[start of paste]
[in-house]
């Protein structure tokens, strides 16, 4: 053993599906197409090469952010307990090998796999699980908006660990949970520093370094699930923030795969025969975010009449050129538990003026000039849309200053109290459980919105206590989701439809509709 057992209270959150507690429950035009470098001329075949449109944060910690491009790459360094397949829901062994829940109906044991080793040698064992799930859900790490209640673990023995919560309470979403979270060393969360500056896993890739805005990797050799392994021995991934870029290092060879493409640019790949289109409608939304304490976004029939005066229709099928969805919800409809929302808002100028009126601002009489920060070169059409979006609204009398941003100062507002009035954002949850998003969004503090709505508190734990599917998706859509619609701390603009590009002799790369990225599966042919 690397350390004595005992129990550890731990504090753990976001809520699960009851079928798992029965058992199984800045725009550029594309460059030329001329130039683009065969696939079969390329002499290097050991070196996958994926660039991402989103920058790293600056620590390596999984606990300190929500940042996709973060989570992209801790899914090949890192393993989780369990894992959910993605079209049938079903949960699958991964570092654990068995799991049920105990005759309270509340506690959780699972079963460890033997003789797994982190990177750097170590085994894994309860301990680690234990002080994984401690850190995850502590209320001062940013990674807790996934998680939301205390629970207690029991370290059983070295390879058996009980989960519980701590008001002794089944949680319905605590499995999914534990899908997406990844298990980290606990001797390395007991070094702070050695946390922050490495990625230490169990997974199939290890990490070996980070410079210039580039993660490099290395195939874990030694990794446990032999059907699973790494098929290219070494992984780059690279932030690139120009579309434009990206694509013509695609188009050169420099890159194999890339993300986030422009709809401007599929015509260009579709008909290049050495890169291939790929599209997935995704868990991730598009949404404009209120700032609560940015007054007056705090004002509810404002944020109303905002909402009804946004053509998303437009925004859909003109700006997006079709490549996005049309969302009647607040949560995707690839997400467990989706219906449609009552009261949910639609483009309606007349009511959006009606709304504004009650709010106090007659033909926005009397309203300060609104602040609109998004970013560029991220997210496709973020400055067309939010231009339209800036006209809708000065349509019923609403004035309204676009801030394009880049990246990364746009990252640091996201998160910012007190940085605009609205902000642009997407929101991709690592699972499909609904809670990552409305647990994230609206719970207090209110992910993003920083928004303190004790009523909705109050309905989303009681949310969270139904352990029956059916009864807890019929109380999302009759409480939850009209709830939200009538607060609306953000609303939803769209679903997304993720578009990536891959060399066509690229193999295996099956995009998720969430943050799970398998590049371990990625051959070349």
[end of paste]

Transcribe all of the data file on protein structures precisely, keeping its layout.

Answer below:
[in-house]
């Protein structure tokens, strides 16, 4: 053993599906197409090469952010307990090998796999699980908006660990949970520093370094699930923030795969025969975010009449050129538990003026000039849309200053109290459980919105206590989701439809509709 057992209270959150507690429950035009470098001329075949449109944060910690491009790459360094397949829901062994829940109906044991080793040698064992799930859900790490209640673990023995919560309470979403979270060393969360500056896993890739805005990797050799392994021995991934870029290092060879493409640019790949289109409608939304304490976004029939005066229709099928969805919800409809929302808002100028009126601002009489920060070169059409979006609204009398941003100062507002009035954002949850998003969004503090709505508190734990599917998706859509619609701390603009590009002799790369990225599966042919 690397350390004595005992129990550890731990504090753990976001809520699960009851079928798992029965058992199984800045725009550029594309460059030329001329130039683009065969696939079969390329002499290097050991070196996958994926660039991402989103920058790293600056620590390596999984606990300190929500940042996709973060989570992209801790899914090949890192393993989780369990894992959910993605079209049938079903949960699958991964570092654990068995799991049920105990005759309270509340506690959780699972079963460890033997003789797994982190990177750097170590085994894994309860301990680690234990002080994984401690850190995850502590209320001062940013990674807790996934998680939301205390629970207690029991370290059983070295390879058996009980989960519980701590008001002794089944949680319905605590499995999914534990899908997406990844298990980290606990001797390395007991070094702070050695946390922050490495990625230490169990997974199939290890990490070996980070410079210039580039993660490099290395195939874990030694990794446990032999059907699973790494098929290219070494992984780059690279932030690139120009579309434009990206694509013509695609188009050169420099890159194999890339993300986030422009709809401007599929015509260009579709008909290049050495890169291939790929599209997935995704868990991730598009949404404009209120700032609560940015007054007056705090004002509810404002944020109303905002909402009804946004053509998303437009925004859909003109700006997006079709490549996005049309969302009647607040949560995707690839997400467990989706219906449609009552009261949910639609483009309606007349009511959006009606709304504004009650709010106090007659033909926005009397309203300060609104602040609109998004970013560029991220997210496709973020400055067309939010231009339209800036006209809708000065349509019923609403004035309204676009801030394009880049990246990364746009990252640091996201998160910012007190940085605009609205902000642009997407929101991709690592699972499909609904809670990552409305647990994230609206719970207090209110992910993003920083928004303190004790009523909705109050309905989303009681949310969270139904352990029956059916009864807890019929109380999302009759409480939850009209709830939200009538607060609306953000609303939803769209679903997304993720578009990536891959060399066509690229193999295996099956995009998720969430943050799970398998590049371990990625051959070349």